A Place to Stay
I love graveyards. Even as a prepubescent girl I’d spend many Sunday afternoons walking through the historic cemetery in my old neighborhood. Amidst the weather-worn graves and ivy-covered mausoleums, which resembled tiny medieval cottages, I felt completely at home. I realize it may seem morbid, creepy and just a wee bit Morticia-Adams-esque, but I’ve always found the experience to be peaceful and often profound. Outside those cemetery gates, the Cleveland streets raged with noise and traffic and sometimes crime, but within the walls of Riverside Cemetery, tranquility washed over me like summer rain.
Throughout my life when faced with difficult times, I’d always headed to the nearest graveyard to find comfort among those who’d journeyed before me. After all, whatever problems those folks faced in life were long over. I’d found freedom in remembering all is temporary, and what better place to do that than in a cemetery.
One warm June evening last year, when life had given me much to ponder, I stopped by the small graveyard near my home. With its lovely grounds, duck pond, and wooden benches, it could’ve been mistaken for a park. As I sat meditating, I sensed a presence. I opened my eyes to find an elderly man waving and teetering toward me.
Slow, wobbled steps carried him the bench where I sat. He slowly lowered himself and extended his hand. “Name’s John.” His whole life showed on his face in a roadmap of wrinkles. His journey in life appeared to have been a long one. “Do you got to be a certain denomination to be buried here?”
My eyes skated over the graves for any religious symbols. “I don’t believe so.” I shook my head. ”I don’t have any loved ones here, but it seems to be open to everyone from what I could tell.”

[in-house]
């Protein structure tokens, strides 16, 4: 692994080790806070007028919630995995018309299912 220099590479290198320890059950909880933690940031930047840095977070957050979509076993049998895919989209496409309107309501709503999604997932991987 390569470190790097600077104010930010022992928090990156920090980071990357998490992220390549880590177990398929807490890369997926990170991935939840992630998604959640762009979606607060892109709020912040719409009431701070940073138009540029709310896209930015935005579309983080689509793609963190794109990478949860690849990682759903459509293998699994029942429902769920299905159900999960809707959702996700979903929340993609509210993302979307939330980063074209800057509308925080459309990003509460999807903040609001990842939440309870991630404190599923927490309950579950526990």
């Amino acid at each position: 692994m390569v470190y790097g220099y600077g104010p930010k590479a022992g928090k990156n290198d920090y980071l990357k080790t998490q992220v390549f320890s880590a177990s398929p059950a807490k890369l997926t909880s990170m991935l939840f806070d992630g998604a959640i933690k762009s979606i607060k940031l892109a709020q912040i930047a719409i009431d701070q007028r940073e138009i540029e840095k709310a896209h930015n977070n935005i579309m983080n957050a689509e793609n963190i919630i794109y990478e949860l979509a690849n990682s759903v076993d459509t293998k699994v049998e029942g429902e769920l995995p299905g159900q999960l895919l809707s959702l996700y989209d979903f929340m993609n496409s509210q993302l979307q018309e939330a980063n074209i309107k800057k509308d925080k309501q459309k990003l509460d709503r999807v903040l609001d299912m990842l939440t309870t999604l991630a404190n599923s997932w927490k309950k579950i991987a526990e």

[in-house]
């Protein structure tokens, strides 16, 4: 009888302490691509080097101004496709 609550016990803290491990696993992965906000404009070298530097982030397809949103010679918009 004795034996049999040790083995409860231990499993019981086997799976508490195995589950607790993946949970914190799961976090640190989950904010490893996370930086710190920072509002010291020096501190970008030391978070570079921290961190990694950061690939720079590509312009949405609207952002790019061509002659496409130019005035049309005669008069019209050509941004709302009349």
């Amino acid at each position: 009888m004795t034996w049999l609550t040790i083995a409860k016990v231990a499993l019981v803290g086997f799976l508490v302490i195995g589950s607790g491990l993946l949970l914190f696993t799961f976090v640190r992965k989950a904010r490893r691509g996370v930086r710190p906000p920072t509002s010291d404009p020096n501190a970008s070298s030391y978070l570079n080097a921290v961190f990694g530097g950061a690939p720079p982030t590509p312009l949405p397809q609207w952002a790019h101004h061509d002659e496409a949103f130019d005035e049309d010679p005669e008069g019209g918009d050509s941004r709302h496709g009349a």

“Good. That’s good.” He let his pale, blue eyes wander over the beautiful landscape. Turning his gaze back to me he said, “I usually take my walks across the street at that small park with the covered bridge, but tonight, something told me to come in here. Don’t have many more seasons left in me.” He shrugged. “I’m looking for a place to stay.”
A place to stay…I let the words settle over me like the fading summer sun. He’d said it so matter-of-factly. No sadness in his voice. No sense of doom. Just the practical need to find a place, like a college grad searching for a new apartment after landing his first job.
After a bit of small talk, he wished me a nice night and with a wink, told me he was going to check out the ‘neighborhood’. I turned back to the still pond with an odd feeling, wondering what it might feel like to shop for a grave that would be needed sooner rather than later. Sure, I’ve always found comfort in cemeteries, but more as a tourist. As someone who could soak up the quiet beauty and visit with those early travelers, then head back to my home…my job…my life…
But, I wondered how I would feel when it was my time to find a place to stay. Would I still feel that beautiful stillness – that unmistakable other-worldliness that could only be found in a garden of lives lived? I sat with that thought for several moments, as sadness filled me. Sadness for my future grave-shopping self. Sadness for that kind old man who needed to make a quick purchase.
As I headed to my car, I looked over to John. He paused in front of a towering angel statue with wings that seem to spread to infinity. He touched the extended stone hand of the divine sculpture, then looked up to the sky, his blue eyes glistening, his aged face beaming. He looked like an angel, himself. A sense of peace seemed to come over him. He tilted his head as if listening to a gentle whisper telling him he was where he needed to be.
At that moment, I thought someday, when I was out of seasons I, too, just might hear the quiet calling telling me I’d found my place to stay.
Posted in: Essays
Beautiful, comforting thoughts on our final resting place. Peaceful, reflective, insight on life, both young and old.
This is very well written, I am anxiously awaiting the next story line.